3D Laser Scanning in Reverse Engineering
Determining the three dimensional form of the object's shape plays a crucial role in virtually every step of the design and manufacturing process. When the concept was in its early development phase, its body was made out of wood, clay, or other accessible and flexible materials.
Today, such a practice still exists in the automotive design industry, but with more sophisticated methods like CAD services and 3D scanning, the practice has evolved.
Define Reverse Engineering
Reverse engineering is a kind of invention improving or sometimes by stealing & copying existing technology. An example of a self explanatory term is Reverse engineering, which is disassembling something and figuring out how it works before reassembling it. Some companies have imported products from other countries to reverse engineer and modify them.
Reverse Engineering Process
The process of reverse engineering includes more than just taking things apart; it also involves analyzing specifications and how they were manufactured. In order to determine physical properties of materials, it is important to generate data nearly identical to the original regarding dimensions and materials.
In addition to revealing its strengths, there can also be information about its weaknesses. By scanning an object or a product in 3D, you can compile all those valuable insights.
3D scanners generate polygon meshes by combining laser and distance measurements. A laser triangulation system is used by some 3D scanning services to create a map of an object. By recording the time it takes for laser beams to hit a surface and return, others use time of flight systems to mirror an object's dimensions.
The data generated from a single scan cannot create a complete 3D model; a collection of scans based on a standard reference system is needed to produce a complete 3D model.
Importance of 3D Laser Scanning for Reverse Engineering
As companies can stay competitive despite the creativity of their competitors by using reverse engineering to deconstruct and identify specifications, they have an edge in the market.
Time & Cost Saving
3D laser scanning technology has risen as a result of the prominence of CAD in product development. Nowadays, most people are aware of the time & cost saving advantages of CAD design. With the advancement of technology, converting a paper sketch into a digital model is becoming easier and faster.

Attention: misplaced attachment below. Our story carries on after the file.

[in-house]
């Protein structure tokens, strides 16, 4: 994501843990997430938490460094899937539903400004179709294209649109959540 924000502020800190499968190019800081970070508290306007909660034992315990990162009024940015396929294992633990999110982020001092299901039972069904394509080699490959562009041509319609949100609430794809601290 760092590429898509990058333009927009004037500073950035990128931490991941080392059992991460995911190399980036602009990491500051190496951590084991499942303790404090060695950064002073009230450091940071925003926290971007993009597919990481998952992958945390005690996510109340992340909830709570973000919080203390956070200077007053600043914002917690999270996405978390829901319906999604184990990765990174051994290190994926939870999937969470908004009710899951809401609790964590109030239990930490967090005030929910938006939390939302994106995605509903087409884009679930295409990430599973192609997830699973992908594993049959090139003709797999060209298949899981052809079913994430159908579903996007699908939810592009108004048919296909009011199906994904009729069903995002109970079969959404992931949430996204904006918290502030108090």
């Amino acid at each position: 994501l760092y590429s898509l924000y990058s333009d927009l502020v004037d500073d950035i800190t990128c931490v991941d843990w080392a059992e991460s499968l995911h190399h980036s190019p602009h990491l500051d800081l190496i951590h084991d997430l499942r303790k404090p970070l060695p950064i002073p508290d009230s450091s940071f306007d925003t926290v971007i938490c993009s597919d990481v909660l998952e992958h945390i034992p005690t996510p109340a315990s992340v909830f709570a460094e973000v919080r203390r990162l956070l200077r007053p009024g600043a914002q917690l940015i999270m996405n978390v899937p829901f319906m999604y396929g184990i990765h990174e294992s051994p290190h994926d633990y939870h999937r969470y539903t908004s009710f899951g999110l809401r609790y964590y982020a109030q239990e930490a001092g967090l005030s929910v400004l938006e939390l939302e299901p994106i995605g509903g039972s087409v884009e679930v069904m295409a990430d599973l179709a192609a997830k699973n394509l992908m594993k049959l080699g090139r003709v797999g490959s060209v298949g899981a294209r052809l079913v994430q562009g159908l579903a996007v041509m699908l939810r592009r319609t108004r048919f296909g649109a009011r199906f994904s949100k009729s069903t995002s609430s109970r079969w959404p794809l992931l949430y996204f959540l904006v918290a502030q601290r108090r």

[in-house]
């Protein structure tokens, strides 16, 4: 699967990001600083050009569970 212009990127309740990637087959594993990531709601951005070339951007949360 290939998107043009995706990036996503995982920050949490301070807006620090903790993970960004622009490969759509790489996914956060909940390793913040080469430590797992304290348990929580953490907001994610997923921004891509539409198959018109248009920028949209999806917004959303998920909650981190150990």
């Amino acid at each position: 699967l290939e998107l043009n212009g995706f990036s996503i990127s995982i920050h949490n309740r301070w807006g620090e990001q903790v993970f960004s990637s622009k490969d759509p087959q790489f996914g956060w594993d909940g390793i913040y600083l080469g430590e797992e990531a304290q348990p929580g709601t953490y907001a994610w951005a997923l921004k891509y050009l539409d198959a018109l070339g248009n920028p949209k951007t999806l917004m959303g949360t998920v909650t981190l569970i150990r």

Prototyping is no longer necessary for improvements and refinements to the original idea. A virtual simulation can also allow products to be tested before a potential trial & error period is undertaken.
CAD and 3D laser scanning are common methods used by consumer product companies everywhere to integrate virtual product development into their workflows. By combining these technologies, companies can reverse engineer their own products quickly and accurately, allowing them to analyze the products of their competitors.
3D Laser Scanning Merits for Reverse Engineering
Despite varying accuracy levels, 3D laser scanners produce much more accurate results than manual work. In nearly all cases, the device itself is faultless, regardless of the operator's precision. To minimize errors, consider working with professional electronics design services.
Low Intense Labor
In spite of the relatively high initial investment, 3D laser scanners should quickly pay for themselves. A digital model can be drawn without disassembling a product by hand. As an added bonus, reverse engineering using a 3D scanner and CAD takes much less time and effort. Getting consistent results saves companies money in the long run.
If you need to redesign a product or avoid copyright infringement issues, 3D laser scanning is the solution for you. By using an existing product to create a similar product, reverse engineering can save companies a lot of money on research and development.
3D Laser Scanning Application in Construction Industry
Construction has proven useful for 3D scanning technologies outside of product development. The dimensions and layout of a building must be accurately measured before builders dismantle it. The construction project can be better planned using CAD software by scanning the entire building and analyzing it in 3D. Alternately, you can take measurements at the site by hand or refer to blueprints.
Compare Structure Dimension
It is also possible to compare a physical structure's dimensions to the original plan by using a 3D laser scanner. The differences between the original CAD data and the full scan of a building should be readily apparent through cross referencing.
In order to verify the accuracy of the construction, scanning the structure at certain milestones would be a smarter approach. Performing a phase by phase comparison can prevent reworking or at least allow issues to be addressed immediately.
Inconsistencies between the actual structure and the CAD plan indicate an issue. The subsequent rework could cost the contractor a significant amount of money on top of the total budget if it turned out to be a risky mistake.
When the error is discovered after construction is supposed to be completed, it gets worse. There are a lot of risks related to 3D laser scanning, which makes it an expensive investment.
To learn more, watch the following video tutorial.
Video Source: TriMech Tech Tips Channel
Wrapping it Up
If the building in question was constructed many decades before CAD even existed, reverse engineering can be feasible on an existing structure, but it may not be practical.
Building a full size twin or adding a substantial structure to the building makes sense by reverse engineering. It would be easier to plan renovations based on the original CAD data if the building is relatively new.